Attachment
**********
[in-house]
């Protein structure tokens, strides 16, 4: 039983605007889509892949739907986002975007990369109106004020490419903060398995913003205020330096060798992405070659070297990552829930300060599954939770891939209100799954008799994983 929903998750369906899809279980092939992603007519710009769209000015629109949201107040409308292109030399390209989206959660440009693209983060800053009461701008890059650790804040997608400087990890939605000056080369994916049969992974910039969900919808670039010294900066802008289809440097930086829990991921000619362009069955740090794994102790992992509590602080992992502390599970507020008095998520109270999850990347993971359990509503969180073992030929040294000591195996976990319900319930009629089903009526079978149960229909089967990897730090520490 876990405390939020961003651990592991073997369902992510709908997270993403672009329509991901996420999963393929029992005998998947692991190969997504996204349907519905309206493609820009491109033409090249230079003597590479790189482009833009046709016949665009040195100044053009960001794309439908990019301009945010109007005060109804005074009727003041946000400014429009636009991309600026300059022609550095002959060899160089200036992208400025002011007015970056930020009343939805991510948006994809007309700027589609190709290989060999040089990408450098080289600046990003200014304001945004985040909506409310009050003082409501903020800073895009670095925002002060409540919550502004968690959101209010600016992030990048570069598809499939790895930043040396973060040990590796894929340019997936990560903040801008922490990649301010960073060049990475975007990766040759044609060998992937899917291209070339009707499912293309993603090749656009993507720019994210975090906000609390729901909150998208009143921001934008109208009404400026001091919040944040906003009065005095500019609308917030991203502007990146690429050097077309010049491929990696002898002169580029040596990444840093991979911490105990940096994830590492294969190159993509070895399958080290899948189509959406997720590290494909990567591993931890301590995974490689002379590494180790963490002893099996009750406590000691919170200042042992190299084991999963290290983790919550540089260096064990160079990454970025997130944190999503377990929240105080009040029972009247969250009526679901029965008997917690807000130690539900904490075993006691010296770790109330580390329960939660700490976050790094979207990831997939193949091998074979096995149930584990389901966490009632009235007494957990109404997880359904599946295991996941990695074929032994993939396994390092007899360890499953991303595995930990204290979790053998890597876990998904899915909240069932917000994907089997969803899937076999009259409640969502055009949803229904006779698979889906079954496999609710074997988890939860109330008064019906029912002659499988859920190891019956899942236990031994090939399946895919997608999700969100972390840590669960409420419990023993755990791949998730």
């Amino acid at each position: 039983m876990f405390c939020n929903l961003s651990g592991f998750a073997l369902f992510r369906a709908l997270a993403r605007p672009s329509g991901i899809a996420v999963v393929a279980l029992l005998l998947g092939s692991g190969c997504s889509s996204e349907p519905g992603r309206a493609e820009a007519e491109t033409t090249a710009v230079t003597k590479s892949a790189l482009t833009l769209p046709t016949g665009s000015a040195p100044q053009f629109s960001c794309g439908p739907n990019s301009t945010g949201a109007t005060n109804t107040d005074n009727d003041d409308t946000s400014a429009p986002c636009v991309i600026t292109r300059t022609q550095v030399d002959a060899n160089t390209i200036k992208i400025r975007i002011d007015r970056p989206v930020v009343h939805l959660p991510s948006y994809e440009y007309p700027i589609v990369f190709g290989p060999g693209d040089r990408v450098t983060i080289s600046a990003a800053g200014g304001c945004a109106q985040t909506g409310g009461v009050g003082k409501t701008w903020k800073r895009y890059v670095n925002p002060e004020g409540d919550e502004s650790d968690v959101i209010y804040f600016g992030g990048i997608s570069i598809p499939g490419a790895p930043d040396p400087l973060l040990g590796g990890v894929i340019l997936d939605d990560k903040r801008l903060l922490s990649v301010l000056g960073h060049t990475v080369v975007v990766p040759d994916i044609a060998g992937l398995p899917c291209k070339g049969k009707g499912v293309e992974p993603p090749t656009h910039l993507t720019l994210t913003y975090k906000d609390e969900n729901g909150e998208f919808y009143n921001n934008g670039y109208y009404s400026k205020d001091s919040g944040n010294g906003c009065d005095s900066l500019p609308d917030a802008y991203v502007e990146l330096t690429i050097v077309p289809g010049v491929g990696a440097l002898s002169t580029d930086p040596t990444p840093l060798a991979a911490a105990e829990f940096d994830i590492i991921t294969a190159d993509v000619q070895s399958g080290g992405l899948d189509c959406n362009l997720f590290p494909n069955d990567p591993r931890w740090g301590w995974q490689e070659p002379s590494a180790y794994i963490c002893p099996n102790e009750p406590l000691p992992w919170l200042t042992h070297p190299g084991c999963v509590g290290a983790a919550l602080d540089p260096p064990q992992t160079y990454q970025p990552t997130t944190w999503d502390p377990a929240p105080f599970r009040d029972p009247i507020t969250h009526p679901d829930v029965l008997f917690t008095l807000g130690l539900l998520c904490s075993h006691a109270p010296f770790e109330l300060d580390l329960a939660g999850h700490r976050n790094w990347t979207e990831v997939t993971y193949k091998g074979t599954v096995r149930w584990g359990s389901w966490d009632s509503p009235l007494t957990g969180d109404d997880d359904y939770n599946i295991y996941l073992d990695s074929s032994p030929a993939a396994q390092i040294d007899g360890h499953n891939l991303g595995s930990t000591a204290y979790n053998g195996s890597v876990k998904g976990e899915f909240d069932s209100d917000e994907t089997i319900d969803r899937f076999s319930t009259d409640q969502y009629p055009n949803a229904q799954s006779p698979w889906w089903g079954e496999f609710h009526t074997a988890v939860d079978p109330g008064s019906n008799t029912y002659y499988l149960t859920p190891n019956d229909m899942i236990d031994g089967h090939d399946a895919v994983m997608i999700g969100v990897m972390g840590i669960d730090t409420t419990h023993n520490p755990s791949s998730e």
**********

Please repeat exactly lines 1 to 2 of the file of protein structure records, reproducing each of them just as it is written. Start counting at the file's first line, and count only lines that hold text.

[in-house]
């Protein structure tokens, strides 16, 4: 039983605007889509892949739907986002975007990369109106004020490419903060398995913003205020330096060798992405070659070297990552829930300060599954939770891939209100799954008799994983 929903998750369906899809279980092939992603007519710009769209000015629109949201107040409308292109030399390209989206959660440009693209983060800053009461701008890059650790804040997608400087990890939605000056080369994916049969992974910039969900919808670039010294900066802008289809440097930086829990991921000619362009069955740090794994102790992992509590602080992992502390599970507020008095998520109270999850990347993971359990509503969180073992030929040294000591195996976990319900319930009629089903009526079978149960229909089967990897730090520490 876990405390939020961003651990592991073997369902992510709908997270993403672009329509991901996420999963393929029992005998998947692991190969997504996204349907519905309206493609820009491109033409090249230079003597590479790189482009833009046709016949665009040195100044053009960001794309439908990019301009945010109007005060109804005074009727003041946000400014429009636009991309600026300059022609550095002959060899160089200036992208400025002011007015970056930020009343939805991510948006994809007309700027589609190709290989060999040089990408450098080289600046990003200014304001945004985040909506409310009050003082409501903020800073895009670095925002002060409540919550502004968690959101209010600016992030990048570069598809499939790895930043040396973060040990590796894929340019997936990560903040801008922490990649301010960073060049990475975007990766040759044609060998992937899917291209070339009707499912293309993603090749656009993507720019994210975090906000609390729901909150998208009143921001934008109208009404400026001091919040944040906003009065005095500019609308917030991203502007990146690429050097077309010049491929990696002898002169580029040596990444840093991979911490105990940096994830590492294969190159993509070895399958080290899948189509959406997720590290494909990567591993931890301590995974490689002379590494180790963490002893099996009750406590000691919170200042042992190299084991999963290290983790919550540089260096064990160079990454970025997130944190999503377990929240105080009040029972009247969250009526679901029965008997917690807000130690539900904490075993006691010296770790109330580390329960939660700490976050790094979207990831997939193949091998074979096995149930584990389901966490009632009235007494957990109404997880359904599946295991996941990695074929032994993939396994390092007899360890499953991303595995930990204290979790053998890597876990998904899915909240069932917000994907089997969803899937076999009259409640969502055009949803229904006779698979889906079954496999609710074997988890939860109330008064019906029912002659499988859920190891019956899942236990031994090939399946895919997608999700969100972390840590669960409420419990023993755990791949998730």